Do looks matter? A social experiment - Part 1

A few years ago, I was watching a documentary about a social experiment that featured several actors placing themselves in real public situations. First, as themselves (they were all good-looking and fit), and later with modifications made to their looks. These modifications included makeup to make them look less attractive. In some instances makeup combined with body padding was used to accomplish this.

I believe it was on a public television channel. Now, it’s been a few years, and some of the details may be sketchy, but there were two experiments that I still remember because they struck a chord with me.

The first one involved a gorgeous, fit woman trying to return an item to a retail store. The item was badly damaged and was almost certainly dropped. She was to ask for a refund from the returns desk. To make it interesting, she waited for a male counter-person to help her.

As she approached the counter in the first store, she was greeted by a middle aged guy with a big dorky grin on his face. She smiled and showed him the object. After a few minutes of flirting, she was handed her refund with smile. He told her that the pleasure was his and to have a nice day (the grin didn’t leave his face the whole time).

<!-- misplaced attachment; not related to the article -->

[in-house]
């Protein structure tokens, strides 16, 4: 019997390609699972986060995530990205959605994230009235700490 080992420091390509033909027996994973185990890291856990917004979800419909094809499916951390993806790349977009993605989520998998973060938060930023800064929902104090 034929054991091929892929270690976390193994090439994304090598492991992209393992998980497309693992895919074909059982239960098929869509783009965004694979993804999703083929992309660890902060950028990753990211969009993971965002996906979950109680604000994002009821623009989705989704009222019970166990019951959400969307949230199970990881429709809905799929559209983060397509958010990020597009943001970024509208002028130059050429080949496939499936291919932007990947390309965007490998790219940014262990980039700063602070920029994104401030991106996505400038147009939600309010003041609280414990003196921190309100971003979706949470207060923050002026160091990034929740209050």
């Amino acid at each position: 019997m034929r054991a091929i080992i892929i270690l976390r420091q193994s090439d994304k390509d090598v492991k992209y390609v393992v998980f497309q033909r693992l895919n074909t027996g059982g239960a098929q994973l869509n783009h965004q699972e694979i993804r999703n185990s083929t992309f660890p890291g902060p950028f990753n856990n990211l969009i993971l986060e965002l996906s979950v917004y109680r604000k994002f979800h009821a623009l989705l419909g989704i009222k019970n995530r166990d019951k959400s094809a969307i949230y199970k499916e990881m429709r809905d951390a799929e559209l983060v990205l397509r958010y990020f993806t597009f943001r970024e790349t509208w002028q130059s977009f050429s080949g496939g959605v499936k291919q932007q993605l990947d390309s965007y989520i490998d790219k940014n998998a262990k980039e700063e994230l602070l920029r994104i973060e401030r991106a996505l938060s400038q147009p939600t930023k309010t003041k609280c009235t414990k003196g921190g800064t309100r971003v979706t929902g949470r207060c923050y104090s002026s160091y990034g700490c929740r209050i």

She then repeated the process at two other stores and got another “cheery” refund and one refusal. By the way, the refusal was from a female clerk.

Now, the same woman was made-up to look very unattractive. They fitted her with foam body panels that gave the impression that she was very overweight, added a mole and some wrinkles to her face, a latex nose and a wig. Her clothes were ill-fitting and out of style. There was no way that you could tell this was the same person.

The next day, they sent her to the same store to return an item that was legitimately defective (not just dropped). She waited for the same clerk and then approached the counter. He greeted her with a very bored, business like stare. He could not tell that this was the gorgeous female he had been talking to yesterday. She looked 20 years older and 60 lbs heavier. His comments were straight to the point and on the verge of being rude.

Even though the item was obviously defective, he proceeded to grill her with questions. She was eventually given a refund (he had no choice really) and instead of telling her to have a nice day, he simply walked away.

Even though she was an actor, you could see the look of disappointment at having been “rejected” by this individual as she exited the store.

They repeated the same test at the other two stores, and she was given the same treatment – except that the female clerk treated her in the same disinterested manner that she had before. In all three cases, she was given a refund simply because it was legitimate.

The next example was of a guy in a bar. I could definitely relate to this one. I’ll talk about that in my next post.